? A Story is a Promise: Notes on George R. R. Martin's Game of Thrones, by Bill Johnson
A Story is a Promise


Book cover of Bill Johnson's A Story 
is a Promise
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Essays on the Craft of Writing
About the Author


Writing the Fantasy Hook

Notes on Page 1 of George R. R. Martin's Game of Thrones


by Bill Johnson
A photo of Bill Johnson, author of A Story is a Promise and the Spirit of Storytelling.
Whenever a novel or series becomes hugely successful, I like to break down an opening page to convey how the writing and story hooked readers. I teach that some struggling writers are what I call blind imitators. They think they are doing and achieving what a master storytelling like Martin is doing, but when I offer this kind of breakdown and compare it to their opening pages, I'm trying to convey the real differences in the writing.

My goal here will be to break down the 13 pages of the prologue, one page at a time.

In the beginning...

Game of Thrones opens with a map of this world, which is a quick way to orient readers to a new and different world.

Then...

Prologue

And...

     "We should start back," Gared urged as the woods began to grow dark around them. "The wildings are dead."

The unusual name, Gared, is a quick way to suggest this is not contemporary world. The image of the woods growing dark also works as a metaphor to suggest darkness is coming upon this world. Details of a time and place ring true when they convey a subtext.

The line 'The wildings are dead' convey both mystery and questions. What are wildings? How did they die? Why does Gared feel this urgency to turn back?

      "Do the dead frighten you?" Ser Waymar Royce asked with just the hint of a smile.

The mocking smile here suggests that Royce is in command of Gared, and also that Royce is arrogant.

     Gared did not rise to the bait. He was an old man, past fifty, and he had seen lordlings come and go. “Dead is dead,” he said. “We have no business with the dead.”

That a man is old at fifty suggests the violence of this world. This passage also conveys something about the relationship of Gared to Royce (soldier loyal to a royal lineage), and that Gared is a no nonsense man. Martin has moved from a mysterious opening to specific details about the characters that provide one answer, what is Gared to Royce, but also raises more questions, what is this royal family Gared has been in service to? Are they part of this Game of Thrones?

This question, answer, question process demonstrates Martin's ability to both raise questions to draw readers in, and to provide answers that raise more questions that continue that process of engaging, holding, and rewarding the attention of an audience. At some workshops, I'll have new authors read from the first page of a manuscript one sentence at a time to show the lack of questions.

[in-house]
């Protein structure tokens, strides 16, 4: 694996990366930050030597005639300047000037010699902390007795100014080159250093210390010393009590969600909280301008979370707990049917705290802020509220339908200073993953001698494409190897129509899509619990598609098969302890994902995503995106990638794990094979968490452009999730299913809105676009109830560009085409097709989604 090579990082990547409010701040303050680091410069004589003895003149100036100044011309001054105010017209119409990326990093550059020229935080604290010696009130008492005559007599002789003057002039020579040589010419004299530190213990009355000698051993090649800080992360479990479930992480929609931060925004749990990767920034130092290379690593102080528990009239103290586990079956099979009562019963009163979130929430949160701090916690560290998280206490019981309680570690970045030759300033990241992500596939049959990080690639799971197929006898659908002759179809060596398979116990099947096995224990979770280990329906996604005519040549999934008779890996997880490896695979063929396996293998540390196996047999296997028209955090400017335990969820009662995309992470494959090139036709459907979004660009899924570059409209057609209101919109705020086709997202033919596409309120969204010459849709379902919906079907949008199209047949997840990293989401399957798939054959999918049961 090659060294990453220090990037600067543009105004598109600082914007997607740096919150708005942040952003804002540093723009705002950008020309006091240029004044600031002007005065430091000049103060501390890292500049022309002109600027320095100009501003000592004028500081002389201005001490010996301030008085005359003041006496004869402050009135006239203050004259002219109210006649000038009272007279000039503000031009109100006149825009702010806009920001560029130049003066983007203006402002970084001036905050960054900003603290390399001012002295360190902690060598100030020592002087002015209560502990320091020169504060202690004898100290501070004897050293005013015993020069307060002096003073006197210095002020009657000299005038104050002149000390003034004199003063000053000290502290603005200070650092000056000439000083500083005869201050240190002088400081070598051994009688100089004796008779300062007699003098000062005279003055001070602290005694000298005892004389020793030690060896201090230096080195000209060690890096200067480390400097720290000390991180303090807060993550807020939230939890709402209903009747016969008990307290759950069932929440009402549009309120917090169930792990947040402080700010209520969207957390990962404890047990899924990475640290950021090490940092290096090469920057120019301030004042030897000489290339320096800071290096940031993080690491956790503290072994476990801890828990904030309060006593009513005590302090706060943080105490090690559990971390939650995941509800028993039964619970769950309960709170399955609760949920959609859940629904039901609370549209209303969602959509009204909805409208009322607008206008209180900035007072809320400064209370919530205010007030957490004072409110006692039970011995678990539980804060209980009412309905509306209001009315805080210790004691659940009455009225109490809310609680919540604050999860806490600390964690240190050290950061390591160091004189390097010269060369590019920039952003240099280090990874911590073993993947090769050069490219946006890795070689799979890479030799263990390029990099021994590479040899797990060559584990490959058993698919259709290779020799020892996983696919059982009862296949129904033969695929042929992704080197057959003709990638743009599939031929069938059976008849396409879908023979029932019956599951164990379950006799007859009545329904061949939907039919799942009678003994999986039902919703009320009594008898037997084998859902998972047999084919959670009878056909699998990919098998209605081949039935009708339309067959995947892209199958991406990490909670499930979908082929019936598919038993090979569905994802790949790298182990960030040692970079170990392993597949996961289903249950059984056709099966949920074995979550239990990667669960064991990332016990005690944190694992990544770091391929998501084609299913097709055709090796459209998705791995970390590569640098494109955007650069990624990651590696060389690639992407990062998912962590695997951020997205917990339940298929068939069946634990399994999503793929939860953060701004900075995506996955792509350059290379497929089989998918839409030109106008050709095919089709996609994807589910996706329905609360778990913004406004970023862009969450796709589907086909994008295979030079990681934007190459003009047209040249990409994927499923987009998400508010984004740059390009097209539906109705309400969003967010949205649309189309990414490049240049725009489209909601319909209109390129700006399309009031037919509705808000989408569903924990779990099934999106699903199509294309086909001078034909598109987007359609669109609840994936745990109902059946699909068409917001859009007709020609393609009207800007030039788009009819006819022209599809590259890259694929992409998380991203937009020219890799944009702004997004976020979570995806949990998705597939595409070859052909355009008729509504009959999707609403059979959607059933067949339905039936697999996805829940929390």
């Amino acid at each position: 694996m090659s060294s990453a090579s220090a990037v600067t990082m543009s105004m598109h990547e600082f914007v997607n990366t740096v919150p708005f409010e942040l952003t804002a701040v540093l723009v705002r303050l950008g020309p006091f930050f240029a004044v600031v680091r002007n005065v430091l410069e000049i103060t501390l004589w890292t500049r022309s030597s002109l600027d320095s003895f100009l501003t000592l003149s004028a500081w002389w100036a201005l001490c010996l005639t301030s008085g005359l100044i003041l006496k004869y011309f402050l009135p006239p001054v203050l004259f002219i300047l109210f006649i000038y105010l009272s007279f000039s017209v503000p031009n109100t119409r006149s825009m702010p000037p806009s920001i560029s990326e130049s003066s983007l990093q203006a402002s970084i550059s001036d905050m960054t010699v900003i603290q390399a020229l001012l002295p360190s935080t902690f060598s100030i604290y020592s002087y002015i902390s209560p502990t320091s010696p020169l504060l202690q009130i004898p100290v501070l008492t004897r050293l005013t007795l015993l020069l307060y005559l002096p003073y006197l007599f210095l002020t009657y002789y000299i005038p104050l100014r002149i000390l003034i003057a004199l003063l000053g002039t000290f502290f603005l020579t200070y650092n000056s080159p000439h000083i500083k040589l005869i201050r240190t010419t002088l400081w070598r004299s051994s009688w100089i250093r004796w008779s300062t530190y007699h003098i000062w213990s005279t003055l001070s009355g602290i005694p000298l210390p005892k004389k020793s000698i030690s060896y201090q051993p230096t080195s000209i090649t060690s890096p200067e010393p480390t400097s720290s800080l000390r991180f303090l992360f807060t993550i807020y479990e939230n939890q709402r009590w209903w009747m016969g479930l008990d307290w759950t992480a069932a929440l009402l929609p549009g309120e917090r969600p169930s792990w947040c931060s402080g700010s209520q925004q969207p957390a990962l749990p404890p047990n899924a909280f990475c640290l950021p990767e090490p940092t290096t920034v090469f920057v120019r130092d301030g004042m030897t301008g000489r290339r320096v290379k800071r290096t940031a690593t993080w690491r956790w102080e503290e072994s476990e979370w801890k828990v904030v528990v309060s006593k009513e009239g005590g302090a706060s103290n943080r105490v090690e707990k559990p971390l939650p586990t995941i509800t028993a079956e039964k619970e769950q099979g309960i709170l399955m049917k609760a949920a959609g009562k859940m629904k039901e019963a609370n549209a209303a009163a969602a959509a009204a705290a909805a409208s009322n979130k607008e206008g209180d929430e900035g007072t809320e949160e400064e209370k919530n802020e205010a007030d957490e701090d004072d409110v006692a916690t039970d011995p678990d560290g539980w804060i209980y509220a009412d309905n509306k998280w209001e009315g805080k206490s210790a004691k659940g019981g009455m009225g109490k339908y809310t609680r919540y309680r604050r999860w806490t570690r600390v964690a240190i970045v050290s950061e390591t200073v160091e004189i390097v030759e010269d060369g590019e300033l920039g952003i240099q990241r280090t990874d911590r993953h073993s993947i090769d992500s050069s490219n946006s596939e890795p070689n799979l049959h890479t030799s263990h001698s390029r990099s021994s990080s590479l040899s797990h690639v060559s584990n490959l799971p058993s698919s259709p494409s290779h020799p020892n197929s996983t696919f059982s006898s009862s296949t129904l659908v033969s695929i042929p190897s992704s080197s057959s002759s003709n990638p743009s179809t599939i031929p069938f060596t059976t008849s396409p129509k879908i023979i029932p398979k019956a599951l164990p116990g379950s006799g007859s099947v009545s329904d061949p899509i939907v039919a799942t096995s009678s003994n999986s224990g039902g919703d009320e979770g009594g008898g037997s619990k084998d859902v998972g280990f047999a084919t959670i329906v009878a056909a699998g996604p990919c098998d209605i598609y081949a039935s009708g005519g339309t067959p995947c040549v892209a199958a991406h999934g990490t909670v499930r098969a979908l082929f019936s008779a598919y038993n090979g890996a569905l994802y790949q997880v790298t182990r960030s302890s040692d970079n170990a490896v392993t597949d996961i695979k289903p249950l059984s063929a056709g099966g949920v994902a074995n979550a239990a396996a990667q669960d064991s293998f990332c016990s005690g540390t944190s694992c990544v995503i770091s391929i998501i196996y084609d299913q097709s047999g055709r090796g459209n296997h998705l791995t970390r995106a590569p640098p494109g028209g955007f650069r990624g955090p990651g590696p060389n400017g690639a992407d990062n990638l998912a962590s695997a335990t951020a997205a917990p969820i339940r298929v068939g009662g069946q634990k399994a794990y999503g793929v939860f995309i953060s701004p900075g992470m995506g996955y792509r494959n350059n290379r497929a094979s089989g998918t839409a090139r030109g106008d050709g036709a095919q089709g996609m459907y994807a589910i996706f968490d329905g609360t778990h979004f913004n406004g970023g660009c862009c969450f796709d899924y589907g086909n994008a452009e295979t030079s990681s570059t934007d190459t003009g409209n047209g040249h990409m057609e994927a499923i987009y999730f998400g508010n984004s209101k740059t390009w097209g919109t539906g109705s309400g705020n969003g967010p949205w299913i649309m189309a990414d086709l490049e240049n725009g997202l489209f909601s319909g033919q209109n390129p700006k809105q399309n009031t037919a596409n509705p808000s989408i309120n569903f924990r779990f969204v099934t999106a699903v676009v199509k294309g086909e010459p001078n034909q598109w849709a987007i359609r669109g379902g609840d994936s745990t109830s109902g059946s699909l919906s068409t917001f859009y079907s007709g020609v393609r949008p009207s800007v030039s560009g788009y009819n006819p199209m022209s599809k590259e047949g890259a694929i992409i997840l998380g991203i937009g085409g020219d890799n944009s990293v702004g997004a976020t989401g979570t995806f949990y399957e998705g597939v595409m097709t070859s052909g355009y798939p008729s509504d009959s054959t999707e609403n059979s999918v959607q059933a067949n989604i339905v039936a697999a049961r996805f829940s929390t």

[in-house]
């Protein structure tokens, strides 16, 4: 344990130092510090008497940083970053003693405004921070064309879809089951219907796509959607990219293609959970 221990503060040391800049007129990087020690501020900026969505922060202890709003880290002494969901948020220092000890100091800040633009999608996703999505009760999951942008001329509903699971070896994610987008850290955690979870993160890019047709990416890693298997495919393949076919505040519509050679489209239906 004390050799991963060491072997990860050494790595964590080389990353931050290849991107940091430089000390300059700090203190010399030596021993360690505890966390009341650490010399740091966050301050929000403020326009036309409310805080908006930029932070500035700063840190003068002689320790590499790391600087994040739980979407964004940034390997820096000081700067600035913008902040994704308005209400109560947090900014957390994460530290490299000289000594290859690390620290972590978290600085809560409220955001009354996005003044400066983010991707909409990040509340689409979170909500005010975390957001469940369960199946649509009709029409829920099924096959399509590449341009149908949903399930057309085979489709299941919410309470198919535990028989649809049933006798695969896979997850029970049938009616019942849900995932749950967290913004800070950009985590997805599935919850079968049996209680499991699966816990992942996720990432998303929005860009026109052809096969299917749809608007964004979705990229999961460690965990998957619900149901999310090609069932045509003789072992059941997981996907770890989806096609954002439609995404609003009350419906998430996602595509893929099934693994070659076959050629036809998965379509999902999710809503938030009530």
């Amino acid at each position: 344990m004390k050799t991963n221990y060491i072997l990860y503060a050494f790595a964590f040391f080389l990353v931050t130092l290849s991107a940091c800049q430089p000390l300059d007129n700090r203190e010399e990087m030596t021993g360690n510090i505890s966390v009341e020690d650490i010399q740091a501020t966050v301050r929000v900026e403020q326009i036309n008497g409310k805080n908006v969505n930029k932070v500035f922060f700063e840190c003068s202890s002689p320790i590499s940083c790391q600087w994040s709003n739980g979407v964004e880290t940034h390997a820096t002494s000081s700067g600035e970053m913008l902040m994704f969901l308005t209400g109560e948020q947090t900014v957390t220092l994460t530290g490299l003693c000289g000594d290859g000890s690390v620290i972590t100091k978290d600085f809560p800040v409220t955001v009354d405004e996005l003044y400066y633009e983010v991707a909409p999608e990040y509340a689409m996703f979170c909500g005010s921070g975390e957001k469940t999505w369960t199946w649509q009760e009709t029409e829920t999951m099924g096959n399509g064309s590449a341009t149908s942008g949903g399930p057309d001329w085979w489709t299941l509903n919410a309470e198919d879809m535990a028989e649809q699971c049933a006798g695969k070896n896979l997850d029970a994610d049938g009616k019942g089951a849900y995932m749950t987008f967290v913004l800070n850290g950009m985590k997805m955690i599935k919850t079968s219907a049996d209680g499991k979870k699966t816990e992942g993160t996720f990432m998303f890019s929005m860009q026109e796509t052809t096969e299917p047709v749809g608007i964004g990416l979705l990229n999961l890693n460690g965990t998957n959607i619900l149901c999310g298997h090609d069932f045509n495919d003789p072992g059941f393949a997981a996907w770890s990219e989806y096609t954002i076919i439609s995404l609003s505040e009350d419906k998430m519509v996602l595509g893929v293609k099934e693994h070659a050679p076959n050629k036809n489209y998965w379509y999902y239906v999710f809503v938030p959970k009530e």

Continuing...

     "Are they dead?" Royce asked softly. "What proof have we?"

This acts out that Royce is more thoughtful than Gared, and also suggests that Gared and Royce probably have differing goals.

Continuing...

     "Will saw them," Gared said. “If he says they are dead, that's proof enough for me.”

     Will had known they would drag him into the quarrel sooner or later. He wished it had been later rather than sooner. “My mother told me that dead men sing no songs,” he put in.

This brings in the third character in the scene at a dramatic moment, and someplace he'd rather not be, in the middle of this argument.

     "My wet nurse said the same thing, Will,” Royce replied. “Never believe anything you hear at a woman's tit. There are things to be learned even from the dead.” His voice echoed, too loud in the twilight forest.

A wet nurse is someone brought in to suckle the young of nobility, again conveying Royce's status. The line about learning from the dead also suggests the difference between Royce and Gared, a thoughtful young leader and a hardened warrior.

The note about his voice being too loud again conveys the menace of the situation. What or whom could be listening?

     "We have a long ride before us," Gared pointed out. "Eight days, maybe nine. And night is falling."

What Gared conveys here is that he is willing to argue a point, even with a superior. This also raises the question, what is the destination of their journey?

     Ser Waymar Royce glanced at the sky with disinterest. “It does that every day about this time. Are you unmanned by the dark, Gared?”

Royce openly taunts Gared now. The argument is escalating and raises a question: what will be the outcome of this taunt? How will Gared respond? Can he, if Royce is his lordling?

I'm ending the review here and will continue with the next page.

One feels reading this opening page that it is a step into and deeper into this world. Often when I read manuscripts and ask inexperienced writers why they are making banal choices, I often hear a word I dread. They are 'introducing' their characters. George R. R. Martin is doing something altogether different here. He has set his story into motion with these three men who are being swallowed by an ominous darkness.

One page, one step into this mysterious world.

Novels that lack that clearly defined, carefully crafted forward movement from their opening lines are often static and dramatically inert, no matter how nicely detailed the people and places. That's why most agents don't need to read more than a first paragraph to realize they aren't reading the next George R. R. Martin.

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